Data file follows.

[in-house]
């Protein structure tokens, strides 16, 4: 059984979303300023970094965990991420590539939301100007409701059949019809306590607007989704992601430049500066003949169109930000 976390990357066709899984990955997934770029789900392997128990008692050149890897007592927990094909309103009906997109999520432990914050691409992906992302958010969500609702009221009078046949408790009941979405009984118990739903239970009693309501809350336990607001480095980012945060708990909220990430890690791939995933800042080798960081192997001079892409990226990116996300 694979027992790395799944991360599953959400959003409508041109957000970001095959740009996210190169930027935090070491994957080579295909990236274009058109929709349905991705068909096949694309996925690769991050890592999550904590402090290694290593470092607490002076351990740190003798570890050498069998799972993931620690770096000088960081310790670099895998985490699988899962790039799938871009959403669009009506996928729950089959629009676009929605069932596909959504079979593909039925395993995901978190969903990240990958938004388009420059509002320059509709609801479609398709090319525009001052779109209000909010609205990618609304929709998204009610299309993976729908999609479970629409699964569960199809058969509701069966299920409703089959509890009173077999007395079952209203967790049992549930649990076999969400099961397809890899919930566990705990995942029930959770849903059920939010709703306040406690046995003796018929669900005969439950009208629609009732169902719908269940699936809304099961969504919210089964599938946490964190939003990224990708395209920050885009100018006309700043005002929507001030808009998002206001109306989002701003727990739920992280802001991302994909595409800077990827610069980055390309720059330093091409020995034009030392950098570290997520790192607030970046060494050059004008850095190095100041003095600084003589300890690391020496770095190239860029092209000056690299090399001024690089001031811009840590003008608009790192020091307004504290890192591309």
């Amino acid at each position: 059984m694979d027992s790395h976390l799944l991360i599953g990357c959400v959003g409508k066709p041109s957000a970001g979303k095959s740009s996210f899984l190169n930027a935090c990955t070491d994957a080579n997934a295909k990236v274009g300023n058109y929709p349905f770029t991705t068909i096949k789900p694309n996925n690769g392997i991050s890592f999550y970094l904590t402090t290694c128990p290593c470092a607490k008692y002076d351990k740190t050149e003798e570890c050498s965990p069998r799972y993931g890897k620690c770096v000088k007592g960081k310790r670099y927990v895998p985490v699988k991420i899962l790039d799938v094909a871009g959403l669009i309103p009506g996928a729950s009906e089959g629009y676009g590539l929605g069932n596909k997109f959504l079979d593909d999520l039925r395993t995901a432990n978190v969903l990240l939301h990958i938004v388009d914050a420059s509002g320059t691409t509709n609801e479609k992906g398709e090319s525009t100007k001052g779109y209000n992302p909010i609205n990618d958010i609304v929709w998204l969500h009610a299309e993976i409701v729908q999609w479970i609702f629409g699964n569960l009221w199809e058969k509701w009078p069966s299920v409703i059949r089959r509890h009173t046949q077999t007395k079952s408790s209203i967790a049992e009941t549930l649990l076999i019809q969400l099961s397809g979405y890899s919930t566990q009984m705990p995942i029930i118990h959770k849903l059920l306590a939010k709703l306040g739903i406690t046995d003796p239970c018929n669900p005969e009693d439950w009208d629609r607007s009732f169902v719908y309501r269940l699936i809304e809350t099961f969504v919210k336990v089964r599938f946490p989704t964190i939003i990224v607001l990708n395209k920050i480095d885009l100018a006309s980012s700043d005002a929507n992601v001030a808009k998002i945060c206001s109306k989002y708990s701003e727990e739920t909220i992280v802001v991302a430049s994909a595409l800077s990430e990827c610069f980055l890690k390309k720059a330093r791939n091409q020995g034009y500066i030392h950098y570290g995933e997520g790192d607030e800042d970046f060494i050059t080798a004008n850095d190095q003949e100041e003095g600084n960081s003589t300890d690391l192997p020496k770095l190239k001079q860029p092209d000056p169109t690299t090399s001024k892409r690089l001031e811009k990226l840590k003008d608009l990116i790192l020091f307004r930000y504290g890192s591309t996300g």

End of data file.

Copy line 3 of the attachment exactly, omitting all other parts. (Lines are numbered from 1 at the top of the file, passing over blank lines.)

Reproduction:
């Amino acid at each position: 059984m694979d027992s790395h976390l799944l991360i599953g990357c959400v959003g409508k066709p041109s957000a970001g979303k095959s740009s996210f899984l190169n930027a935090c990955t070491d994957a080579n997934a295909k990236v274009g300023n058109y929709p349905f770029t991705t068909i096949k789900p694309n996925n690769g392997i991050s890592f999550y970094l904590t402090t290694c128990p290593c470092a607490k008692y002076d351990k740190t050149e003798e570890c050498s965990p069998r799972y993931g890897k620690c770096v000088k007592g960081k310790r670099y927990v895998p985490v699988k991420i899962l790039d799938v094909a871009g959403l669009i309103p009506g996928a729950s009906e089959g629009y676009g590539l929605g069932n596909k997109f959504l079979d593909d999520l039925r395993t995901a432990n978190v969903l990240l939301h990958i938004v388009d914050a420059s509002g320059t691409t509709n609801e479609k992906g398709e090319s525009t100007k001052g779109y209000n992302p909010i609205n990618d958010i609304v929709w998204l969500h009610a299309e993976i409701v729908q999609w479970i609702f629409g699964n569960l009221w199809e058969k509701w009078p069966s299920v409703i059949r089959r509890h009173t046949q077999t007395k079952s408790s209203i967790a049992e009941t549930l649990l076999i019809q969400l099961s397809g979405y890899s919930t566990q009984m705990p995942i029930i118990h959770k849903l059920l306590a939010k709703l306040g739903i406690t046995d003796p239970c018929n669900p005969e009693d439950w009208d629609r607007s009732f169902v719908y309501r269940l699936i809304e809350t099961f969504v919210k336990v089964r599938f946490p989704t964190i939003i990224v607001l990708n395209k920050i480095d885009l100018a006309s980012s700043d005002a929507n992601v001030a808009k998002i945060c206001s109306k989002y708990s701003e727990e739920t909220i992280v802001v991302a430049s994909a595409l800077s990430e990827c610069f980055l890690k390309k720059a330093r791939n091409q020995g034009y500066i030392h950098y570290g995933e997520g790192d607030e800042d970046f060494i050059t080798a004008n850095d190095q003949e100041e003095g600084n960081s003589t300890d690391l192997p020496k770095l190239k001079q860029p092209d000056p169109t690299t090399s001024k892409r690089l001031e811009k990226l840590k003008d608009l990116i790192l020091f307004r930000y504290g890192s591309t996300g």